Impact of Intensive Lifestyle Intervention on Neural Food Cue Reactivity: Action for Health in Diabetes Brain Ancillary Study

Obesity (Silver Spring). 2019 Jul;27(7):1076-1084. doi: 10.1002/oby.22496. Epub 2019 May 21.


Objective: The Action for Health in Diabetes (Look AHEAD) research study was a randomized trial comparing the effects of an intensive lifestyle intervention (ILI) versus a diabetes support and education (DSE) control group in adults with type 2 diabetes and overweight or obesity. Functional magnetic resonance imaging was used to determine whether neural food cue reactivity differed for these groups 10 years after randomization.

Methods: A total of 232 participants (ILI, n = 125, 72% female; DSE, n = 107, 64% female) were recruited at three of the Look AHEAD sites for functional magnetic resonance imaging. Neural response to high-calorie foods compared with nonfoods was assessed in DSE versus ILI. Exploratory correlations were conducted within ILI to identify regions in which activity was associated with degree of weight loss.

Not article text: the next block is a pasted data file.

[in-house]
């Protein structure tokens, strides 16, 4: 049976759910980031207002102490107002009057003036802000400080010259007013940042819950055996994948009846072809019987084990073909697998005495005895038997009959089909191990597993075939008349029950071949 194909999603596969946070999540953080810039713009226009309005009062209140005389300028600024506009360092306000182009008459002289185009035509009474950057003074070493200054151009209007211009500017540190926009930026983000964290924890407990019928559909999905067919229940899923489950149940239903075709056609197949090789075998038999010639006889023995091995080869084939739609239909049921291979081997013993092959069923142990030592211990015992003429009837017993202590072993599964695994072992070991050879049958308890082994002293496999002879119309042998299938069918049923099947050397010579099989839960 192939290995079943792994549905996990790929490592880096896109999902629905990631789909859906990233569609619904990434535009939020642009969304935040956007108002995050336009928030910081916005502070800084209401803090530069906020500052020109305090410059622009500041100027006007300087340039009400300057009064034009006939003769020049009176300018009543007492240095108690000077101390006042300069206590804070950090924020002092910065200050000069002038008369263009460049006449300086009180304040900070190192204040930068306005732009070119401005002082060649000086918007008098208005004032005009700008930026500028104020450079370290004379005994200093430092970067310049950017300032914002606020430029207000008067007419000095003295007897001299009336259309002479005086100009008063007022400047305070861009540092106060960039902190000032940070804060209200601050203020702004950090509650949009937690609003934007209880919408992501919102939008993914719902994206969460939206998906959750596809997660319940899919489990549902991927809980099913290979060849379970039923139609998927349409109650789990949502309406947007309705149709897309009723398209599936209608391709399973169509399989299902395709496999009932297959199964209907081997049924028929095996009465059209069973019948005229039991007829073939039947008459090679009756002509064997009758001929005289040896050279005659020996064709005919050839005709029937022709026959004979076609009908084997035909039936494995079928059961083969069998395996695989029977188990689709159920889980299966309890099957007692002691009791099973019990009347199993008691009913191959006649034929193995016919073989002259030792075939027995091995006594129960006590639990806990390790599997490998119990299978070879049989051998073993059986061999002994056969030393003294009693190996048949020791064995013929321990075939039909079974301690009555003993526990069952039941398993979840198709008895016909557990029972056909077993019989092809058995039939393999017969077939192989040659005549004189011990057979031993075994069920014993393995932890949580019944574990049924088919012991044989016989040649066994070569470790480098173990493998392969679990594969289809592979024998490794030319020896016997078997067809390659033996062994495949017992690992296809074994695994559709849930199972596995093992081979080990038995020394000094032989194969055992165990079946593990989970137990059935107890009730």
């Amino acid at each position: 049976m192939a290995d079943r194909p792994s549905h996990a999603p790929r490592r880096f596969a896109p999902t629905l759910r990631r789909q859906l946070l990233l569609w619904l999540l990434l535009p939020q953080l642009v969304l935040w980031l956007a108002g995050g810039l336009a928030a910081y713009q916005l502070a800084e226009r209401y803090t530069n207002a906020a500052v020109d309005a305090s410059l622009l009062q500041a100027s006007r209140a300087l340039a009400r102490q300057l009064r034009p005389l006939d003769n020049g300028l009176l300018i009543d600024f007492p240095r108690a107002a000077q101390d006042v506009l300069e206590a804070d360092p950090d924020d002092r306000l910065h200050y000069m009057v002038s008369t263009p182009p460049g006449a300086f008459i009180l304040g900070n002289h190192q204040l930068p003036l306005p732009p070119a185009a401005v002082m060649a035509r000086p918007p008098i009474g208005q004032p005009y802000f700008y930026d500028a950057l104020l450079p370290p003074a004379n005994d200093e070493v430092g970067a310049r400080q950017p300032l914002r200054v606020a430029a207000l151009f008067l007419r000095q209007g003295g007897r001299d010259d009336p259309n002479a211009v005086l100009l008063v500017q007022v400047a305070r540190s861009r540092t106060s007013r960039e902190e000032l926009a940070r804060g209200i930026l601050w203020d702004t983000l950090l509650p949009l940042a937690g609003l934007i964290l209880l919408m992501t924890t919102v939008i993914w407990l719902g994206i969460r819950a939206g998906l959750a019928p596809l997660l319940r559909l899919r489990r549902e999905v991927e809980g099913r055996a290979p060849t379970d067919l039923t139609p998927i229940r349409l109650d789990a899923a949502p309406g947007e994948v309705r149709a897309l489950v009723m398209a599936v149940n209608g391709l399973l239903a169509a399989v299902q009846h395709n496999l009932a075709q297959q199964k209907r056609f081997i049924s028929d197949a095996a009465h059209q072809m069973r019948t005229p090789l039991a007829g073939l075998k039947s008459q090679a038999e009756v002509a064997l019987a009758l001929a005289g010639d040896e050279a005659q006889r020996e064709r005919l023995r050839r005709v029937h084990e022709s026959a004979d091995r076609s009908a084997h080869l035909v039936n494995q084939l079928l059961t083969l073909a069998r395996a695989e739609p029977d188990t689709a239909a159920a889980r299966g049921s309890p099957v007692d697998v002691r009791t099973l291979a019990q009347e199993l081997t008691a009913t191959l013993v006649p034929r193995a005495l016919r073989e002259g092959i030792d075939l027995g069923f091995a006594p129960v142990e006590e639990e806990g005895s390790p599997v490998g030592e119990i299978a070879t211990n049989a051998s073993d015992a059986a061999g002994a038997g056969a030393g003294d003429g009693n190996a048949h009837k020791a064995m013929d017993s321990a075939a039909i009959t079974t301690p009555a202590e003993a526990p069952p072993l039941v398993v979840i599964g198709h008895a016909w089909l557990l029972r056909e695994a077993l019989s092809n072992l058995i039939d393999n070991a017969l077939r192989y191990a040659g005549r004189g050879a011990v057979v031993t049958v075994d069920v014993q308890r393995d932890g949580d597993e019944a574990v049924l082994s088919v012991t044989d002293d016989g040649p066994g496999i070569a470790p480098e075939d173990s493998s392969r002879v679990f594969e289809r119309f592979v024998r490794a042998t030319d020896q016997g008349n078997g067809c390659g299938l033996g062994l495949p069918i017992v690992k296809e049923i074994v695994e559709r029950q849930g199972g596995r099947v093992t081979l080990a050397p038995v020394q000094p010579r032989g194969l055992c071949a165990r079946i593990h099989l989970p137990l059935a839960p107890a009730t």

Results: Voxel-wise whole-brain comparisons revealed greater reward-processing activity in left caudate for DSE compared with ILI and greater activity in attention- and visual-processing regions for ILI than DSE (P < 0.05, family-wise error corrected). Exploratory analyses revealed that greater weight loss among ILI participants from baseline was associated with brain activation indicative of increased cognitive control and attention and visual processing in response to high-calorie food cues (P < 0.001, uncorrected).

Conclusions: These findings suggest there may be legacy effects of participation in a behavioral weight loss intervention, with reduced reward-related activity and enhanced attention or visual processing in response to high-calorie foods.

Trial registration: NCT00017953.

Publication types

  • Research Support, N.I.H., Extramural
  • Research Support, N.I.H., Intramural
  • Research Support, U.S. Gov't, Non-P.H.S.
  • Research Support, U.S. Gov't, P.H.S.

MeSH terms

  • Behavior Therapy
  • Brain / diagnostic imaging
  • Brain / physiopathology*
  • Cues
  • Diabetes Mellitus, Type 2 / therapy*
  • Female
  • Food Analysis
  • Humans
  • Life Style
  • Magnetic Resonance Imaging / methods*
  • Male
  • Middle Aged

Associated data